Opening FA color map created by MRtrix in other software

Hi everyone,

We have calculated the FA (colored) map with dwi2tensor and tensor2metric. However, when opening it with other viewers for .nii files, such as MRIcro, it is a greyscale image. It looks like the vector information is saved in layers and only MRview can visualize it as a color map (there it looks normal). Also, Trackvis is unable to open the file (unknown error). How can we solve this?

Many thanks in advance!



Hi Klara,

Directionally-encoded colour (DEC) data are stored as 4D images with three volumes; the non-negative values in each of these volumes correspond to the red, green and blue components of the colour / intensity of each voxel. This should be evident in the output of mrinfo.

Assuming the data have been generated correctly, which should be the case if mrview shows it correctly, I can think of two things that may conceivably lead to issues:

  • Other softwares may require that the values stored within a DEC image lie within the range [0, 1], and fail to display as such / produce an error if this is not the case. FA values may exceed 1 in the presence of negative eigenvalues. You could try running mrstats on the image, and check the minimum / maximum values.

  • I was going to suggest that other softwares may have been expecting a NIfTI Intent Code to display a DEC image; but there doesn’t actually appear to be an intent code for such…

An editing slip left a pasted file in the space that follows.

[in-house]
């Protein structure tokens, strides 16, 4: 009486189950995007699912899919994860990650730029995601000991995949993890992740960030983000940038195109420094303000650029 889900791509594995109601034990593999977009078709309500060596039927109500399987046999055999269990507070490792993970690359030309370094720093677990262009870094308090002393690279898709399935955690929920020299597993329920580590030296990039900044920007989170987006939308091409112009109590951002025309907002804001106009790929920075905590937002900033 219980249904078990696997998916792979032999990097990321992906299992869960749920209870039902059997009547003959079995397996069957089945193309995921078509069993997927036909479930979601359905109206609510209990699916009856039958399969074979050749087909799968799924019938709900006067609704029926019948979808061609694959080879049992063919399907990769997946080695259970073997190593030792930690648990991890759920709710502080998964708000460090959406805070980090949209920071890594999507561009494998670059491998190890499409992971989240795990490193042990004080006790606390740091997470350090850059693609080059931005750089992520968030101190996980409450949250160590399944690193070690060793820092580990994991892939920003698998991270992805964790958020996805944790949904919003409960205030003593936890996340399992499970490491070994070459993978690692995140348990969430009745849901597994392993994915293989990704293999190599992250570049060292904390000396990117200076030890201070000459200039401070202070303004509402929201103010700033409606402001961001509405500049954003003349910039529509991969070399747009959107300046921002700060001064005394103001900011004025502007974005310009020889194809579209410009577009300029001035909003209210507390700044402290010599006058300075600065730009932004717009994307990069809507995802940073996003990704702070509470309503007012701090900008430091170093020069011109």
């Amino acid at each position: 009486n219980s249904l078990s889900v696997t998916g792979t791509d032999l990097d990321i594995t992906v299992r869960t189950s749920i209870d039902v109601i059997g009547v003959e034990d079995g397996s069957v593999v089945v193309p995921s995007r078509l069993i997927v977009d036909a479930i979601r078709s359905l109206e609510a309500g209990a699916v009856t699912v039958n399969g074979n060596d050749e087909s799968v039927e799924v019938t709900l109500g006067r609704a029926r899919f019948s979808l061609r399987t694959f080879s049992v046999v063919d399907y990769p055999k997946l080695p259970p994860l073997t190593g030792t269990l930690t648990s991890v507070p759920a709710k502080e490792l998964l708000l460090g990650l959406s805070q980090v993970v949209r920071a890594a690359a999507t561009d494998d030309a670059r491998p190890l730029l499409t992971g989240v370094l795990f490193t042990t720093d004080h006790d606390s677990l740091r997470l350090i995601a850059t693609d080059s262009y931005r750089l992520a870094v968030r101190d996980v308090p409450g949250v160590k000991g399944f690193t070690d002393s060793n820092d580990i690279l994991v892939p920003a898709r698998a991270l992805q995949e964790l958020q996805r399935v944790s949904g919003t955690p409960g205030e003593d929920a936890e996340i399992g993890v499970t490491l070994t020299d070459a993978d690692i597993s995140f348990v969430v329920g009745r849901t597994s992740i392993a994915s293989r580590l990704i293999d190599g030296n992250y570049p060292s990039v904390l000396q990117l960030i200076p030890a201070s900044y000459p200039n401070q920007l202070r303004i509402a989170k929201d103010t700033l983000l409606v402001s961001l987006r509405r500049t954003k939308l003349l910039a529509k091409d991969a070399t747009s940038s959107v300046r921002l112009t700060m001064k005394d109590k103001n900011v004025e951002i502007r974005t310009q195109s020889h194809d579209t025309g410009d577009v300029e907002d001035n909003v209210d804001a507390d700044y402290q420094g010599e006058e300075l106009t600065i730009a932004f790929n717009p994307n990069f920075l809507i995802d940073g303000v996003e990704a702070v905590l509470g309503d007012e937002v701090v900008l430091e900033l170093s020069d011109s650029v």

In MRIcro, is it a greyscale FA image that is shown, or the first volume of the image (i.e. the left-right component of the first eigenvector, scaled by FA)? You can visualise the latter in mrview by changing the colour map from RGB to greyscale.


I know it’s been a while, but I just happened to be looking through the NIfTI specification for some other reason, and came across their suggestion as to how these kinds of data should be stored. It looks like they expect a 5D image with dimensions X×Y×Z×1×3, with the NIfTI intent code set to NIFTI_INTENT_VECTOR. MRtrix3 won’t set the intent code, but I’m guessing (hoping?) most other software packages will probably ignore them like we do…

So in your case, it might be sufficient to insert an extra singleton dimension along the 4th axis – assuming that’s what other packages expect. In this case, this should do the trick:

mrconvert dec.mif -axes 0,1,2,-1,3 dec.nii

but unfortunately this won’t work until this pull request is reviewed and merged, and you update your installation to match – there’s a bug in the handling of this specific scenario… :blush:

If you’re impatient, you can always make the relevant one-line change to your own installation directly, invoke ./build to re-compile, and you should be good to go.

1 Like

I suppose that would’ve been using tensor2metric -vector.

This is not 100% correct then: there will be negative values in there for sure. mrview automatically deals with this by ignoring the sign (i.e. taking the absolute value) when using the RGB colour map. The RGB colour map itself is automatically selected when opening a 3-volume 4D image.

So apart from getting it recognised correctly as an RGB image by other software, you might also want to perform an mrcalc -abs on it beforehand.